What is your favorite memory from your childhood related to Judaism? Is it your mother lighting Shabbat candles? Is it your grandfather leading the seder? The feeling of hot dripping wax from the Hanukkiah on your fingers? Whatever it is, my guess is it is not from Sunday school. Why is that? Well, many of our Jewish memories are based on our experience of Judaism. These experiences help us to form strong Jewish memories and sustainable Jewish identities, but more often than not, the religious school classroom falls short.
When I began teaching religious school in 2012, the obvious place for me to begin was Jewish history. At the time I was working on my Master’s degree in American Jewish History. When I was asked to teach history, I quickly said no. As much as I loved history, I had no clue of how to teach it to eleven-year-olds. How would I be able to make Jewish history fun and interactive? How could I make it relevant, and how could I make it stick?
Ironically, this year, almost four years later, I found myself in a Sunday school classroom at Isaac M. Wise Temple teaching Jewish history to sixth graders. I still had the same questions and insecurities as before, but I wouldn’t let them stop me this time. Instead, I remembered my tenth-grade honors history teacher and how she had made history come alive for me. We were always doing some kind of project, acting out a scene, or debating what could have been. I’ll never forget spending hours building a replica of the pyramids with real sand and the heated discussions we had in class about monarchs and the proletariat. I knew, if nothing else, that I wanted to be just like my teacher in this new classroom. I wanted to find a way to make learning history as experiential as possible, and I wanted to talk about history in a way that connected my students to the world around them and helped them to further define their Jewish identities.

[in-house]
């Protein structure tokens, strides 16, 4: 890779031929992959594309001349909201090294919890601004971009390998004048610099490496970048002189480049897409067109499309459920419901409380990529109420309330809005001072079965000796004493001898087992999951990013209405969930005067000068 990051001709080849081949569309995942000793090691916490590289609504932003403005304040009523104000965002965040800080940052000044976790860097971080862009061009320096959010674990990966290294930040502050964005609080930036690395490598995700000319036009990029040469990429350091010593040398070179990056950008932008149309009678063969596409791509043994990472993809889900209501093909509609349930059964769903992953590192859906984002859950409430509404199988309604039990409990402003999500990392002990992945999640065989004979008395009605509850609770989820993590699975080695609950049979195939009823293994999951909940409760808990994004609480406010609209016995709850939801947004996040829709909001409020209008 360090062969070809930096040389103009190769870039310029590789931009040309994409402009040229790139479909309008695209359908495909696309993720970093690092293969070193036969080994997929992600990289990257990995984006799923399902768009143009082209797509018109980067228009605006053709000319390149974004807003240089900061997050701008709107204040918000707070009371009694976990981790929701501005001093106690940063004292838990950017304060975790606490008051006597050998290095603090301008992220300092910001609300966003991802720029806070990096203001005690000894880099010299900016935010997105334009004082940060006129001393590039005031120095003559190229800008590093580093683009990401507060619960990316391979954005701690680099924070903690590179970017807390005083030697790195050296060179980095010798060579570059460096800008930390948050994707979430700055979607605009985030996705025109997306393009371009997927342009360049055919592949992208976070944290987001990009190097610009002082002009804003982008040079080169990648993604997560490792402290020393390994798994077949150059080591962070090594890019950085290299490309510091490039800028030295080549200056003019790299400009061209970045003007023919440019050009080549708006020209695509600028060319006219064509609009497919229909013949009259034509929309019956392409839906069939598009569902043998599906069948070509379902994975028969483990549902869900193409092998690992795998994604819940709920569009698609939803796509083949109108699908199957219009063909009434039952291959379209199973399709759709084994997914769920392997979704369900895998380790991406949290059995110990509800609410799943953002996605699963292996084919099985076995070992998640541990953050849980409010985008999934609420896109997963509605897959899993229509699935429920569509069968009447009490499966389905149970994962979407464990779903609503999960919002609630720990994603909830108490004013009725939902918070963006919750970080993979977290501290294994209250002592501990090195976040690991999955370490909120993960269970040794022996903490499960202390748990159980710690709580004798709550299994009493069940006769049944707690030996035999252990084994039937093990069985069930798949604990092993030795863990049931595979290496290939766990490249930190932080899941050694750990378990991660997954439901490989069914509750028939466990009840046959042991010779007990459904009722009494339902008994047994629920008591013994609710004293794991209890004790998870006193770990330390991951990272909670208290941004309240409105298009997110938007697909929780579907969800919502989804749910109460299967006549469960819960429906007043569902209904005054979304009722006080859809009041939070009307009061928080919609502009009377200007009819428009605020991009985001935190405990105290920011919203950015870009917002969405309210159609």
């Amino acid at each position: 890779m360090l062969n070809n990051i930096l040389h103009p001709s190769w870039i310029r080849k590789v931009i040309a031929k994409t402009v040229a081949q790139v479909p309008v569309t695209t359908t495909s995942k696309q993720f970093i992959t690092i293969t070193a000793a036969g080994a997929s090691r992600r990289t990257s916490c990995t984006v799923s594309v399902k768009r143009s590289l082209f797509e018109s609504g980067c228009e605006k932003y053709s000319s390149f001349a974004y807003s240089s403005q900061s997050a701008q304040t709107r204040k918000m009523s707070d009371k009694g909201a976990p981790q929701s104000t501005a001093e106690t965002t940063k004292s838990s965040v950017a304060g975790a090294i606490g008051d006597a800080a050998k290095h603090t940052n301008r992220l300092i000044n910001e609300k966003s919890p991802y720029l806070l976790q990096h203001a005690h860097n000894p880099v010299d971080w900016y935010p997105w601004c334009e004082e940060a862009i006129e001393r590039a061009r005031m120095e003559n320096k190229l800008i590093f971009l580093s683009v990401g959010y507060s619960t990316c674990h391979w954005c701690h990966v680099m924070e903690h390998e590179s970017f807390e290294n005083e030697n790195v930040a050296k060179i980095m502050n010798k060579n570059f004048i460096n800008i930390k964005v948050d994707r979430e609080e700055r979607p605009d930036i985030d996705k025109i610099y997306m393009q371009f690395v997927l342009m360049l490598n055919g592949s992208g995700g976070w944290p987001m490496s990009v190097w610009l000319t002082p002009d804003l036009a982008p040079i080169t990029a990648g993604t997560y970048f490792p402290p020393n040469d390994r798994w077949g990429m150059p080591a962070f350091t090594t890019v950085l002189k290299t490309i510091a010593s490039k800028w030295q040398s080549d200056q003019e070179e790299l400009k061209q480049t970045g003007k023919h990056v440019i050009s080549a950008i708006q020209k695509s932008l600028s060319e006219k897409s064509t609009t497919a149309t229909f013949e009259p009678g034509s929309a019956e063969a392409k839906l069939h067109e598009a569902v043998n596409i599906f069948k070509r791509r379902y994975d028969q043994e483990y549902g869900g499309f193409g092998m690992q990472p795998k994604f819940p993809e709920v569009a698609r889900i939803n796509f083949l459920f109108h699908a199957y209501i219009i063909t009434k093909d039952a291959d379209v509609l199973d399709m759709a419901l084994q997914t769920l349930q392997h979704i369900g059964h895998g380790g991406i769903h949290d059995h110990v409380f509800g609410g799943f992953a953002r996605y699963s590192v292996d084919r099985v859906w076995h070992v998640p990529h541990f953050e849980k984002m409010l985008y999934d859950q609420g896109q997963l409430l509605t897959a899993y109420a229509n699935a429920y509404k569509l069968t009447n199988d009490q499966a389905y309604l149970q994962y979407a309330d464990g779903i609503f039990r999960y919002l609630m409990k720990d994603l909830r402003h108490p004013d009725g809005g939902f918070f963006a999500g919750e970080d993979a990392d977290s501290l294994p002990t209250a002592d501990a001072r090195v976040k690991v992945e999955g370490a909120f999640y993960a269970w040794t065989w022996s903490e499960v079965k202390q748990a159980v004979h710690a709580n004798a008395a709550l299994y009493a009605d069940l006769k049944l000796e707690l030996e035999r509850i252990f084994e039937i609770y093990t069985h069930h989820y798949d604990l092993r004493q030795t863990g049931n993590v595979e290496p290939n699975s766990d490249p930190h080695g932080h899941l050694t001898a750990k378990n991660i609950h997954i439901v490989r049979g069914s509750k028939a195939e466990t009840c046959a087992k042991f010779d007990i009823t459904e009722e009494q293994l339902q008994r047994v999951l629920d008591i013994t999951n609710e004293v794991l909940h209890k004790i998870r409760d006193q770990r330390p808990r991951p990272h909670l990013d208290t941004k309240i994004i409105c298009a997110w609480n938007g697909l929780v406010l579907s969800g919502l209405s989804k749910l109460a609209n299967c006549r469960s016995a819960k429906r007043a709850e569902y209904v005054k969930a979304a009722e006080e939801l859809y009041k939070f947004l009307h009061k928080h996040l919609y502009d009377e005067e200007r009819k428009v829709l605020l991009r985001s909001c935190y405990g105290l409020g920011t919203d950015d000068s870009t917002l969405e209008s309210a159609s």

My goal this year, while teaching at Wise Temple, was to fill my classroom and my students’ lives with Jewish experiences tied to Jewish history and to the language of our people. This year I created no less than five separate experiences for my students. They learned about the Dead Sea Scrolls — where they were found and how they were often in fragments — by putting pieces of a scroll back together. After putting the text back together, they had to use a key to determine what one word said in paleo-Hebrew, and they discovered Elohim, a name for God. My students also learned about King Herod and his building projects by creating models of Masada and the Second Temple out of candy. They also created their very own shtetl where they had the opportunity to dress up, learn a few Yiddish vocabulary words, and prepare and share a Shabbat meal like a family in a shtetl. We also reenacted arguments between the Mitnagdim and Chasidim, which resulted in a good old fashioned dance-off — after all, the Chasidim are known for singing and dancing. At the end of the year, my students participated in the creation and exploration of their very own Yad Vashem Children’s memorial for Yom HaShoah. In addition, they created their own ceremony for Yom HaZikaron as if they were Israeli Scouts. Each one of these experiences provided my students a means to connect to physical, emotional, and intellectual aspects of history. Our experiences took them out of the norm of the classroom and into the realm of play and exploration.